(Bloomberg) -- Ireland’s Central Bank fined Bank of Ireland Plc a record €100.5 million ($97 million) for its role in a mortgage overcharging scandal, the final chapter in a years-long saga that has seen penalties issued across the country’s banking sector.
The Central Bank reprimanded the lender for “significant and long-running failings” in respect of 15,910 tracker mortgage customer accounts which were impacted between August 2004 and June 2022, it said in a statement. Bank of Ireland admitted in full to 81 separate regulatory breaches.
The bank’s failures resulted in the loss of 50 properties, including 25 family homes, “which would have been avoided if Bank of Ireland had complied with the most basic and fundamental of its consumer protection obligations,” the Central Bank said.
Bank of Ireland had already set aside €94 million to deal with tracker-related issues, including enforcement action. The Central Bank had determined the appropriate fine to be €143.6 million which was reduced by 30% to €100.5 million in accordance with the settlement discount scheme provided for in the Central Bank’s Administrative Sanctions Procedure.
“What took place in relation to tracker mortgages was wrong,” said Gavin Kelly, interim chief executive officer of Bank of Ireland Group. “It should never have happened. We are very sorry that it did.”
The scandal has embroiled Irish banking for almost a decade. So-called tracker mortgages were popular in Ireland before the global financial crisis hit in 2008. When bank funding costs soared and then interest rates plunged during the crisis, those loans began to lose money. Many customers were later placed on an incorrect rate.
The Central Bank’s investigation found that Bank of Ireland provided unclear contractual documents to its customers, failed to warn customers about the consequences of decisions relating to their mortgage, implemented an unfair complaints handling practice and wrongly excluded customers from an industry-wide examination of tracker mortgage related issues.
“Our investigation exposed a culture in Bank of Ireland which, when faced with a choice, prioritised its own interests with little to no regard for the impacts on its customers,” said Seána Cunningham, the Central Bank’s director of enforcement and anti-money laundering. “Bank of Ireland repeatedly interpreted unclear contractual terms in its own favor and against the customer, which continued the harm and loss caused to customers over many years.”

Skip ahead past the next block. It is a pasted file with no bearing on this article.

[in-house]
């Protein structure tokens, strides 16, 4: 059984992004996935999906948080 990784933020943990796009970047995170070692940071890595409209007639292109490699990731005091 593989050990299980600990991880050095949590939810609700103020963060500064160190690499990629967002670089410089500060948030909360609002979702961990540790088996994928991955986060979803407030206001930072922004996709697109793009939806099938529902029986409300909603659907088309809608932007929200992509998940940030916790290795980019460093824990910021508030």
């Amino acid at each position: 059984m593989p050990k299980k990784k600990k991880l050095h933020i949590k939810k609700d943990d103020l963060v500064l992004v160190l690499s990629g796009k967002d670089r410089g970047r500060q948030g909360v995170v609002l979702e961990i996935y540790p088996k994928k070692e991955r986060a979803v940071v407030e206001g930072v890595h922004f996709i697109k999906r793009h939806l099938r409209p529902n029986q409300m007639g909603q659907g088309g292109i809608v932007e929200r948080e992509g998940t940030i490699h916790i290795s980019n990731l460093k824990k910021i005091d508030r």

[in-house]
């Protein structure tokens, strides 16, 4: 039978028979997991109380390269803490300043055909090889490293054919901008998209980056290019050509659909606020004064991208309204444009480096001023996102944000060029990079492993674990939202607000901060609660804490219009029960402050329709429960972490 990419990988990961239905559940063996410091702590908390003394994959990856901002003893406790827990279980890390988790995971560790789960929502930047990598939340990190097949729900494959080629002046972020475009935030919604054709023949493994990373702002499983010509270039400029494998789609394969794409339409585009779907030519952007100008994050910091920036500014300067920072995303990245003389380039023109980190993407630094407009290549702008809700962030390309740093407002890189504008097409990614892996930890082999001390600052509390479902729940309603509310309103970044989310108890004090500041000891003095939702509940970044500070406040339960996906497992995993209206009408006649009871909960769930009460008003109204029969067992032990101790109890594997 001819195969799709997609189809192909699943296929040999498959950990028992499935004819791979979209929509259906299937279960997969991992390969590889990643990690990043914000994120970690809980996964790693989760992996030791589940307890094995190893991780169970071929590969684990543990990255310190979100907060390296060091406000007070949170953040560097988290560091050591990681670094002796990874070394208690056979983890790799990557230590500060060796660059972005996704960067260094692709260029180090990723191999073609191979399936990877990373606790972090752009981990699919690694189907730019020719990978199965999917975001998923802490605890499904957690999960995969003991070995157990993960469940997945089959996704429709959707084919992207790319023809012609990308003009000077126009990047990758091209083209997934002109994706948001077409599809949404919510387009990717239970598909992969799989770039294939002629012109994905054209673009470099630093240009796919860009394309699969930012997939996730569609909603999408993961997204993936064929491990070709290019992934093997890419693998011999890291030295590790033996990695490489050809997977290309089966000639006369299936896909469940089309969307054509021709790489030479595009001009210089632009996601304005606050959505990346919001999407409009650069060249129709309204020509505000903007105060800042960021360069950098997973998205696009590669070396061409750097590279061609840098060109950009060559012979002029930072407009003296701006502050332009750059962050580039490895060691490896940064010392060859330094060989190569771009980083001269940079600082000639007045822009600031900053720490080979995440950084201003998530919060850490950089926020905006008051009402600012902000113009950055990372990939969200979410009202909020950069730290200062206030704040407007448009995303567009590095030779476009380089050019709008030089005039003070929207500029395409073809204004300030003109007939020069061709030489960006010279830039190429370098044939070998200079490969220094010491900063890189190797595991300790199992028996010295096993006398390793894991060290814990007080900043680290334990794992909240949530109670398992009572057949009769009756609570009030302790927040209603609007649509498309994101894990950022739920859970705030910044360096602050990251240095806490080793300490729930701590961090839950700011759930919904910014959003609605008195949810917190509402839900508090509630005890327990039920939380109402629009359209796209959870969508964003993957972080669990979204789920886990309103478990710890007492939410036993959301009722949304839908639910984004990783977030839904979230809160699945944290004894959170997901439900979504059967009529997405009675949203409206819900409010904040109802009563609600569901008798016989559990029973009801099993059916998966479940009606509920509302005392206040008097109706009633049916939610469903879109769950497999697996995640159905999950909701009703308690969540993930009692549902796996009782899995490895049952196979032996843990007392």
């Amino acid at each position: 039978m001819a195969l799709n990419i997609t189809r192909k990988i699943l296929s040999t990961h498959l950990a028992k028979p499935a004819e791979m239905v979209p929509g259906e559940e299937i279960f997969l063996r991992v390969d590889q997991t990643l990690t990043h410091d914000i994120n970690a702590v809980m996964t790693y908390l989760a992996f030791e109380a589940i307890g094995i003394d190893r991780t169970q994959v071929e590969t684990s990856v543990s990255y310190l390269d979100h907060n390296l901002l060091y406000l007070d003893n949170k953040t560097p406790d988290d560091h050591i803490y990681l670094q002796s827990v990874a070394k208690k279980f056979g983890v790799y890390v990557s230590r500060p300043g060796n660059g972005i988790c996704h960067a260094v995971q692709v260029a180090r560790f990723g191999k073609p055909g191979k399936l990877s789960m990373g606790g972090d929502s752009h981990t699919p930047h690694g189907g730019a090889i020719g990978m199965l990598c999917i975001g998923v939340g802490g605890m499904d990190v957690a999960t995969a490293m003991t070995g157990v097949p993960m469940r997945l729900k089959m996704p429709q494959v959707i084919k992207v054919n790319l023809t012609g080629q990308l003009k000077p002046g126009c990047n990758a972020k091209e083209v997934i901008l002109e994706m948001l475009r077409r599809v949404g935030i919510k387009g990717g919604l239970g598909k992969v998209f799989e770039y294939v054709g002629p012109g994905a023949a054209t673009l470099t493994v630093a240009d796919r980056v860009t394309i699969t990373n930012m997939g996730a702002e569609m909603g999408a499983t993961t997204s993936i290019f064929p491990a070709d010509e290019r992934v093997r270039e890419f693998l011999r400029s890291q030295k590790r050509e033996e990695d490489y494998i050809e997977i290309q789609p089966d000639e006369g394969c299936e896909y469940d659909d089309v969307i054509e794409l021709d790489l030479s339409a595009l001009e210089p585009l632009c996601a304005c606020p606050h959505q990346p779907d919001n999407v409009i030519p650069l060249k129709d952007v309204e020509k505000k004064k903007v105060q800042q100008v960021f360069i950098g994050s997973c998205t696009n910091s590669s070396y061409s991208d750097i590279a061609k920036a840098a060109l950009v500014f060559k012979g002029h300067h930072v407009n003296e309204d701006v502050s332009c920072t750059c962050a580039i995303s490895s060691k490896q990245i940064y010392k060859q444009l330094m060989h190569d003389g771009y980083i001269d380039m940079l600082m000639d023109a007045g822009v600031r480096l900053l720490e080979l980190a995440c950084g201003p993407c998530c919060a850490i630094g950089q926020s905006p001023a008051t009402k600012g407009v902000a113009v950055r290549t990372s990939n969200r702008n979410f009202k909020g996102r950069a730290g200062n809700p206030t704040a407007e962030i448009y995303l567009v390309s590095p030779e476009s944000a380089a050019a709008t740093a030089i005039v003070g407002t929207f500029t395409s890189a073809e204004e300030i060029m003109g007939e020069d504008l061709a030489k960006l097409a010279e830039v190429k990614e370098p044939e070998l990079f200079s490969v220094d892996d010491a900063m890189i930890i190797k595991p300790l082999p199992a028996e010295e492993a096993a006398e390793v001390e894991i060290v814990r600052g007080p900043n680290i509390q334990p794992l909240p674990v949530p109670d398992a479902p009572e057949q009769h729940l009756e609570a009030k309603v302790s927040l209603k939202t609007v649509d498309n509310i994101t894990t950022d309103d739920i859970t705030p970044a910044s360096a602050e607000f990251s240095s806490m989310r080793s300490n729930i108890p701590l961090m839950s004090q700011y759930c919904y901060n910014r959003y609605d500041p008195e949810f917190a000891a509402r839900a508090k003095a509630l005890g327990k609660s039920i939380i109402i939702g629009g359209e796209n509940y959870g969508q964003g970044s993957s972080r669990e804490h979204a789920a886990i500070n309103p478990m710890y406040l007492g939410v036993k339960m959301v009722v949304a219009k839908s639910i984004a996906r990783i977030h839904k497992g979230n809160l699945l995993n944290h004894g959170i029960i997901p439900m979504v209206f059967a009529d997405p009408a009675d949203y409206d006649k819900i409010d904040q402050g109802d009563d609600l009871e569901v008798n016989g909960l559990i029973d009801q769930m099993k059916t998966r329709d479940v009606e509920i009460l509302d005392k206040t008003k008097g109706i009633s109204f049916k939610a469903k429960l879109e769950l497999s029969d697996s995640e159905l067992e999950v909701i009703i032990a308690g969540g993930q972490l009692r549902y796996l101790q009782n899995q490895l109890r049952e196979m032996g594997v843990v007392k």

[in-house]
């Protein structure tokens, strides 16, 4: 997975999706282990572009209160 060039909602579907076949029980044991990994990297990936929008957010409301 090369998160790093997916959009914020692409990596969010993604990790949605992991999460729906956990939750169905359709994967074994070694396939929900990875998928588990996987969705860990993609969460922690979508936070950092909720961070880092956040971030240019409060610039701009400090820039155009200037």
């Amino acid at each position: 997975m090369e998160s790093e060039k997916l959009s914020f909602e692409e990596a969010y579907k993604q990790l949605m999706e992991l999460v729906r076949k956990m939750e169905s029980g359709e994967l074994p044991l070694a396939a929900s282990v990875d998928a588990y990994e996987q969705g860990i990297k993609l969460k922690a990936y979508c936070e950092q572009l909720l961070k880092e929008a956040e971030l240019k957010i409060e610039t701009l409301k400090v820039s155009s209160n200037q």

The Central Bank ordered lenders that offered tracker mortgages to review their loan books in 2015. In June the regulator fined AIB Group Plc. a then-record €96.7 million for its role. It had already issued penalties to NatWest Group Plc’s Ulster Bank, Permanent TSB Group Holdings Plc and KBC Group NV’s Irish unit over the issue.
Thursday’s fine brings total penalties related to the Central Bank’s tracker mortgages investigation to about €278 million, Deputy Governor Derville Rowland said Thursday.
“This is the largest fine that the central bank has ever imposed and it demonstrates that firms will be held to account for the consequences of their actions,” Rowland said in a briefing.
Read More: Irish Bankers Tarnished Again as Mortgage Scandal Mounts (1)
The development comes a week after it was announced that the Irish government had exited its stake in Bank of Ireland, making it the first lender bailed out during the financial crisis to return to full private ownership. The completion of the state’s share sale is likely to revive discussions about bankers’ salaries, which were capped at €500,000 under state ownership and bonuses effectively banned.
Bank of Ireland’s former CEO Francesca McDonagh left the bank earlier this month for Credit Suisse Group AG and the lender has yet to announce her successor.
(Adds cumulative amount of fines, quote from Central Bank’s Deputy Governor in 10th and 11th paragraphs)
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